Unfurling all the twists and turns of Edgar Wright’s new psychological thriller
Warning: This article contains major spoilers for “Last Night in Soho.”
In “Last Night in Soho,” wanderlust and cultural nostalgia drive a young woman named Eloise (Thomasin McKenzie) to attend fashion school in London’s Soho district. There, her obsession with 1960s London takes on a new dimension when she crosses paths with rising star Sandie (Anya Taylor-Joy) in her dreams. Each night, Eloise is transported into Sandie’s life in 1960s, until the dreams turn into nightmares, which start to bleed into her waking life.
A neon dreamscape-turned-hellscape, “Last Night in Soho” changes genres, decades and states of consciousness at the drop of a needle. So it’s no surprise that the film’s nail-biter of an ending is pretty complicated.
Time for a deep dive into the film’s final act and all of the burning questions that come with it: Has Eloise lost her mind, or is she the only person who’s really awake? What happened to Sandie all those years ago? And who is the girl in the mirror, really?
Down the Rabbit Hole, Through the Looking Glass
Like Alice in Wonderland, Eloise stumbles upon a portal to another world – the wild and intoxicating nightlife of 1960s Soho, London. A quick rewind: Ellie is a wallflower in a colorful garden of fashion designers at her new school. Alienated by her roommate Jocasta (Synnøve Karlsen) and her posse, she decides to rent a room from the elderly Ms. Collins (the late Diana Rigg) in the heart of Soho.
The attic room – which hasn’t been renovated in decades – is perfect for Ellie, who spends her time listening to antique records, longing to live in the past. Her wish comes true when she dreams that she’s in the same room 60 years earlier, and the renter is Sandie, a glamorous aspiring performer. She trails Sandie – and occasionally becomes her – into a swanky club, where a suave manager named Jack (Matt Smith) promises to launch her career.
All that glitters is gold until Ellie and Sandie learn what it costs to become a starlet: submission to an endless parade of lecherous men. As Ellie grows desperate to escape Sandie’s nightmarish life, she starts to notice details from the dream world in her waking life, leading her to believe that what she’s been witnessing may have actually happened all those years ago.
One Murder and Two Deaths
Desperate for a distraction, Ellie accompanies her classmate John (Michael Ajao) to a Halloween party. Back at her apartment, they’re kissing when Ellie looks up and finds them mirrored on the ceiling – only it’s Sandie and Jack, and he has a knife. The knife slashes over and over again until a blood-soaked Sandie appears to be dead.
The next day, Ellie is haunted relentlessly by Dead Sandie. She ditches class to report the murder to the police, then heads to the library in search of a matching police report. There, she finds herself hounded by a magically-appearing horde of zombie-like men. Abruptly, she snaps out of it and finds herself still in the library, but now holding a pair of scissors inches away from Jocasta’s face. She then goes to confront the Silver-Haired Gentleman (Terence Stamp) who frequents the bar where she works, believing him to be Jack in the present day. Moments later, he’s hit by a car and killed.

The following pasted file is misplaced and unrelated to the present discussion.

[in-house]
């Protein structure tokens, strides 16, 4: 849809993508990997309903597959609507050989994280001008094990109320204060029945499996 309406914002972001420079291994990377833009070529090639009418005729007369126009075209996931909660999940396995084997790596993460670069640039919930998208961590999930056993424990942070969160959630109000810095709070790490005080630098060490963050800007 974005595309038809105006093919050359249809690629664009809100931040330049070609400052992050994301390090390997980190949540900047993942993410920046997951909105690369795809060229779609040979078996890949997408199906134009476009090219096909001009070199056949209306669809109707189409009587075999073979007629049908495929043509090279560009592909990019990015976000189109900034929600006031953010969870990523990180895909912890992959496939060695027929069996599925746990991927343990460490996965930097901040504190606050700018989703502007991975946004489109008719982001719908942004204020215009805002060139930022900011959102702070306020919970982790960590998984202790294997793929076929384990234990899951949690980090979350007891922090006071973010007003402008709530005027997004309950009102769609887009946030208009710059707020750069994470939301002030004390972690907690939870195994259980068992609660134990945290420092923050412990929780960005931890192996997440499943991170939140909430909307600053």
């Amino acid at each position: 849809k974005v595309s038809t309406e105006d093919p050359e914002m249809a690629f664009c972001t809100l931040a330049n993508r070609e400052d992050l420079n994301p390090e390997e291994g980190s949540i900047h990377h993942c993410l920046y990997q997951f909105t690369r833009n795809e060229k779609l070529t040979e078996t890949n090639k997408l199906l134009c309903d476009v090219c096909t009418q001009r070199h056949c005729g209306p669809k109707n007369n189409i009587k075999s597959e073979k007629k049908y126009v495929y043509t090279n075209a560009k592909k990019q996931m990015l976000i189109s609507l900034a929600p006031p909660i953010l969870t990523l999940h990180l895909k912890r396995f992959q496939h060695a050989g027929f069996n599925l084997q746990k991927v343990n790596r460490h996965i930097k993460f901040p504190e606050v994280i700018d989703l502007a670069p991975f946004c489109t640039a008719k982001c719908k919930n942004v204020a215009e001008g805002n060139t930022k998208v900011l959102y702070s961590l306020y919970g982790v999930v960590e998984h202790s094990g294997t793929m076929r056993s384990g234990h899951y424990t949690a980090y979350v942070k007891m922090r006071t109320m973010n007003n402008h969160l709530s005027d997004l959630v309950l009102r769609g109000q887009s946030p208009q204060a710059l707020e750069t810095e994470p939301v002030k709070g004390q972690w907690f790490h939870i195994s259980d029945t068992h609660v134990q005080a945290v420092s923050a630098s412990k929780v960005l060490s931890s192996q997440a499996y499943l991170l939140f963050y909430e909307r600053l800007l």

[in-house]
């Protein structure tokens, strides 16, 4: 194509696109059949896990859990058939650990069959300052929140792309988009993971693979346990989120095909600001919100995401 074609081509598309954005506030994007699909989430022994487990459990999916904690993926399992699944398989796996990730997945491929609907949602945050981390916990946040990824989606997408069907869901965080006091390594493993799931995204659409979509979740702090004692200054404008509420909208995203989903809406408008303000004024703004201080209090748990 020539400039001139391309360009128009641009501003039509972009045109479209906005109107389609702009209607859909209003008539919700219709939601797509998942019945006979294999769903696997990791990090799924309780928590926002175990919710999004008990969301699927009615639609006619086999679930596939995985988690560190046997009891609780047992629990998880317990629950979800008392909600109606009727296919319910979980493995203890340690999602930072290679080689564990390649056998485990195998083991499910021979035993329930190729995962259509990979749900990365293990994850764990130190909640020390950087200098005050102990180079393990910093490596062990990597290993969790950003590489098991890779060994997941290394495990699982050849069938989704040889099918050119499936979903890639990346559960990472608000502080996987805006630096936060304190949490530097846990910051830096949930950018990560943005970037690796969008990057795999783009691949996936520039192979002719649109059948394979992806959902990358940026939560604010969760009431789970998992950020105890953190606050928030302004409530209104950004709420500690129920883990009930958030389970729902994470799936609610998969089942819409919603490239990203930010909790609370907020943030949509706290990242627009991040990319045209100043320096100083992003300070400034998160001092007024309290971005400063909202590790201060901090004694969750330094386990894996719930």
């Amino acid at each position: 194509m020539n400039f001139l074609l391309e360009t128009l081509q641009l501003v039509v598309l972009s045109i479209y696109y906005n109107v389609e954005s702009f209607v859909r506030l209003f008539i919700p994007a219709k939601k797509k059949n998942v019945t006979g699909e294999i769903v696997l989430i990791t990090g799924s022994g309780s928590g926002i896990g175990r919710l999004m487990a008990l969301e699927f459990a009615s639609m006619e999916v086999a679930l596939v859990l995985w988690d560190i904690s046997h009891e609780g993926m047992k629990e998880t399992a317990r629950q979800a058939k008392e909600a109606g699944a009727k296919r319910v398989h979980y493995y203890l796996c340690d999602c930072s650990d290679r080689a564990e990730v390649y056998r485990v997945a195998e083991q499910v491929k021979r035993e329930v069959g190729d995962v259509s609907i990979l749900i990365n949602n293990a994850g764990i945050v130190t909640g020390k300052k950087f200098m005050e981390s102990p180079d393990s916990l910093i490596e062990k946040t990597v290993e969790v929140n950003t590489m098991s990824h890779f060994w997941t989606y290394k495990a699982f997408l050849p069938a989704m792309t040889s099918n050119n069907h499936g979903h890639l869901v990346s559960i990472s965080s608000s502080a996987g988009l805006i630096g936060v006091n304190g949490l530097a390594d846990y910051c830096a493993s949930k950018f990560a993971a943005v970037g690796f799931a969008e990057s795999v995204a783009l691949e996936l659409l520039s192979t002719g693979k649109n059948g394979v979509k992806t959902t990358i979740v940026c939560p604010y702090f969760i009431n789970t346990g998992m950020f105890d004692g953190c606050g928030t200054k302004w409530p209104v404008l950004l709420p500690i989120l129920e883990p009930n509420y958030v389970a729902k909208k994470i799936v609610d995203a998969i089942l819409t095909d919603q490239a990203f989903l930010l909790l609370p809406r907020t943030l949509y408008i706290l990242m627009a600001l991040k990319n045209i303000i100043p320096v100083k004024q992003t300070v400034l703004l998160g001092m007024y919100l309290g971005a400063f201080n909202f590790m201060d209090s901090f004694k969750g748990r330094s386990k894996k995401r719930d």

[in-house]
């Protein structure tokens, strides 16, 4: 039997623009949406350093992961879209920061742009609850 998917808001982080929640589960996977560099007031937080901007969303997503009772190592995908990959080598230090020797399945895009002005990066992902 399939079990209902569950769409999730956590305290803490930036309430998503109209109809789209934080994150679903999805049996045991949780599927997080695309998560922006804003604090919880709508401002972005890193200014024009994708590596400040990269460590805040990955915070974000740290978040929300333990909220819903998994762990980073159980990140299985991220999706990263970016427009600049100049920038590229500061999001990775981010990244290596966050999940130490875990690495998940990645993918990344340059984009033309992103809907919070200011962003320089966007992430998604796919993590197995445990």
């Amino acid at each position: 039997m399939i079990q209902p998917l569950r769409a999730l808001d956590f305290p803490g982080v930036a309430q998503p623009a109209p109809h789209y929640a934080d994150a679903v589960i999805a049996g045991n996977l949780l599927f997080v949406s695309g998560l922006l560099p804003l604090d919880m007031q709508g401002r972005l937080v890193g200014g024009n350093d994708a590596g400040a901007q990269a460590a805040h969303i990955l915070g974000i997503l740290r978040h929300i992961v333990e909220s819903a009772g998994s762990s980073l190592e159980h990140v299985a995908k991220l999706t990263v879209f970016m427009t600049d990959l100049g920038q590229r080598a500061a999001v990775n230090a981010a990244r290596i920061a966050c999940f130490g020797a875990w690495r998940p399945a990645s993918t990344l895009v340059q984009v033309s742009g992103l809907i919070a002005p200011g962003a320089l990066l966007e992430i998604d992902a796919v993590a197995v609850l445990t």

Everything Goes Up In Flames
Convinced that she is losing her mind, Ellie decides to go home to Cornwall. John drives her to Ms. Collins’ so she can collect her things. Over a cup of tea, Ellie tells Ms. Collins what she’s seen and Ms. Collins says that she remembers Sandie. When Ellie spies an envelope addressed to Sandie, it suddenly clicks: Ms. Collins is Sandie. After years of abuse and exploitation, Ms. Collins/Sandie murdered the men who preyed on her, starting with Jack. Unfortunately, that means Ms. Collins/Sandie decides she has to kill Ellie to cover it up.
Ellie realizes she has been drugged or poisoned by Ms. Collins’ tea, but it’s too late – John rings the doorbell and Ms. Collins stabs him. While trying to get away from Ms. Collins, Ellie knocks over an ashtray, starting a fire. Ms. Collins/Sandie chases her up the stairs as the souls of the murdered men rise up and begin to close in on them. Ms. Collins/Sandie starts to cut her own throat. Ellie tries to stop her but Ms. Collins/Sandie tells her to save herself. A team of firemen save Ellie and John from the inferno.
Did Ms. Collins Really Die?
We last see Ms. Collins sitting on Ellie’s bed as the room starts to burn. By the time Ellie and John are pulled out of the apartment, the entire structure is engulfed in flames from the inside out, so there’s no possibility that she could have survived.
What Happened To Sandie?
Sandie/Ms. Collins dies, but that’s not the last we see of her in the film. In the epilogue, John and Ellie’s grandmother (Rita Tushingham) attend Ellie’s fashion show at the university, where the models wear ‘60s-inspired clothing. Afterwards, she looks into a mirror and sees her dead mother (Amieé Cassettari), followed by Sandie, staring back at her.
Who Was The Old Man Who Kept Following Ellie?
The Silver-Haired Gentleman is a mysterious figure who hangs around the bar at the Toucan, where Ellie works. His reputation as a ladies’ man back in the day and his strange fascination with Ellie (and her drawing of Sandie) lead Ellie to believe that he must be Jack.
One of the dreams/nightmares involves a lengthy montage of Sandie’s interactions with leering men over the course of many evenings. She changes dresses and makes up a new name for every man who buys her a drink. One of them reveals himself to be a cop and tells Sandie she deserves better. Only after he dies does Ellie learn that he, not Jack, is the Silver-Haired Gentleman.
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